UPDATE 11 January 2010: Kenny and Jake Ballentine, two brothers who make films together, have just announced the upcoming release of a new movie ‘Trouble in Zion’, a documentary on the Missouri Mormon War. Several years ago, Kenny Ballentine read the essay attached to the below posting and talked with me about it while making the film. Click here to find out more about their movie.
The 1838 Missouri Mormon War (see LeSueur’s great book) resulted in at least 22 fatalities, millions of dollars worth of property destruction and the displacement of 15,000 people. Fought in a context of fierce rhetoric, sectarian and paramilitary violence, weak governmental authority and a privatization of military force, it actually bears significant resemblance to what some security scholars (e.g. my former PhD supervisor Mary Kaldor) have called the “New Wars.” These contemporary conflicts in places like the Former Yugoslavia, Chechnya, Columbia, Rwanda, Somalia and Sudan are characterized by the targeting of civilians; powerful non-state actors; prolonged, seemingly intractable, hostilities; connections to organized crime; and exclusivistic ethnic, religious and sectarian ideologies.
In a previous posting, I have compared Joseph Smith to the religio-military commanders who sometimes arise in such conflicts, but I thought it would be worth thinking more broadly about the political and economic context. I have attached here an essay I wrote in graduate school comparing the Missouri Mormon War and the “New Wars.” In it, I explored the similarities between them, but also looked at how globalization — “intensification of global interconnectedness” — has transformed organized violence. On one hand, if the Mormons and Missourians had had access to global illicit finance, profligate arms traffickers, sophisticated weaponry and/or high-tech communications systems, the war could have been much worse. On the other hand, if the war had been covered by a global media, attracted the intervention of peace negotiators or led to sanctions against Missourian or Mormon leaders, maybe the situation could have been contained.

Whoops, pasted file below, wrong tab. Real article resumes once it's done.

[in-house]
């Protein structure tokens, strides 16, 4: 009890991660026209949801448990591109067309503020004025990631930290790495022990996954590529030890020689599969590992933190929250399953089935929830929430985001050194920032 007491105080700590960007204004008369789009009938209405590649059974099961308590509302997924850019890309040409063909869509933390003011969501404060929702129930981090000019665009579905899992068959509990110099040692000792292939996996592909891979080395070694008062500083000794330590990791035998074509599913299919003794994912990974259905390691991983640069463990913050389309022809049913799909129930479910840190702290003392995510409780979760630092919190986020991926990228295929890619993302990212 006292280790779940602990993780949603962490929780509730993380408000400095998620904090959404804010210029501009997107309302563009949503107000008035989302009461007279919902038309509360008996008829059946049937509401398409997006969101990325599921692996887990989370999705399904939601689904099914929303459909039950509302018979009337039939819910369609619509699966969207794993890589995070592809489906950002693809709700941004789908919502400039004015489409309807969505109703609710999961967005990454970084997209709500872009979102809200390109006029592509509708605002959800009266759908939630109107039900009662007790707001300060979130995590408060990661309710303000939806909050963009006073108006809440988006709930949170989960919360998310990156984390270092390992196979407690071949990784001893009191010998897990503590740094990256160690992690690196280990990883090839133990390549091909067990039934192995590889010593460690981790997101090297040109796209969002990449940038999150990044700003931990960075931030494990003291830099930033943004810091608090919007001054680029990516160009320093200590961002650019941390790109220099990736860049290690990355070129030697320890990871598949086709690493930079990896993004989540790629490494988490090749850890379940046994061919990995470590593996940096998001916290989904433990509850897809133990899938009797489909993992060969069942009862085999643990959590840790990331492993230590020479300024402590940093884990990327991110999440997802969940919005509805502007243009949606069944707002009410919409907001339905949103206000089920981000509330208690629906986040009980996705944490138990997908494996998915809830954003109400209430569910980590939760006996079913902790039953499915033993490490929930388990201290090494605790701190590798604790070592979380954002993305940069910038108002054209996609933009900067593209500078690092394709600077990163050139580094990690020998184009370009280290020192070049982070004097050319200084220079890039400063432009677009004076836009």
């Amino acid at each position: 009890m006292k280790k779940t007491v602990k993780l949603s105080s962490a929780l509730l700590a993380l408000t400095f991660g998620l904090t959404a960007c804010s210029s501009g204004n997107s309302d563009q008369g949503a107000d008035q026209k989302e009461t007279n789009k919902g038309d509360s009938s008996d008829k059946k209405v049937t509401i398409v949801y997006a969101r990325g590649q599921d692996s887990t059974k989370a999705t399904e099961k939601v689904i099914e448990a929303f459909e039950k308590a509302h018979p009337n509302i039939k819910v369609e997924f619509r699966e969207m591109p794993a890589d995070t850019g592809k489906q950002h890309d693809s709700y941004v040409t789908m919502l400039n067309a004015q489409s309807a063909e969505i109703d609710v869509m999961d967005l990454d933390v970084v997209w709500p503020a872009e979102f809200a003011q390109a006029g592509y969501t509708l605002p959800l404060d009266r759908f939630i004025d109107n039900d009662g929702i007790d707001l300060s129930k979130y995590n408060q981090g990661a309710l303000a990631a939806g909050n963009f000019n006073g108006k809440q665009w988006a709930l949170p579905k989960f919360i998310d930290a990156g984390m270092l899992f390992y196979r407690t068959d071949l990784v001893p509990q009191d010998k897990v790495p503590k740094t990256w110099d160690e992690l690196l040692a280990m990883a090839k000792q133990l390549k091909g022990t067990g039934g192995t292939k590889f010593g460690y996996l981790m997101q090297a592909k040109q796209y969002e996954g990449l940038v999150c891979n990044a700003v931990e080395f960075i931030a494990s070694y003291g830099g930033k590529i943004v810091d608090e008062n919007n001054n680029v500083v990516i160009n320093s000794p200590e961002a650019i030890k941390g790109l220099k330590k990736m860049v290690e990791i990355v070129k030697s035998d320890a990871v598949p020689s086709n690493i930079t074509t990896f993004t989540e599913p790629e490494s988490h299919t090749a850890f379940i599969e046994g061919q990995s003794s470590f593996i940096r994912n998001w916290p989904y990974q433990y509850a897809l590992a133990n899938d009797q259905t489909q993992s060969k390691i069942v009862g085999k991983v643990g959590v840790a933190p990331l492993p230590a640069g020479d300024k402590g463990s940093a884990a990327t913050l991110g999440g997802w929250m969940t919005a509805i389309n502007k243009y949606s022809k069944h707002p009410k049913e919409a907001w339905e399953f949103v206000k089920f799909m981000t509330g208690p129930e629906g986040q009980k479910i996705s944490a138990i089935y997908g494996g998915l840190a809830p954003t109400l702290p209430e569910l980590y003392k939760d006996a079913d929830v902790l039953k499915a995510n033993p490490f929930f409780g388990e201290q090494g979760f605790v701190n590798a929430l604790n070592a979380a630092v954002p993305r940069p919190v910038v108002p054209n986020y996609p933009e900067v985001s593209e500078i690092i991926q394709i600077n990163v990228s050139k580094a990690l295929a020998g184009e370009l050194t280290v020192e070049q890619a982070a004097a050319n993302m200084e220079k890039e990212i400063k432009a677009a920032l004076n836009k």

To read the essay, click here. I would be interested in people’s comments.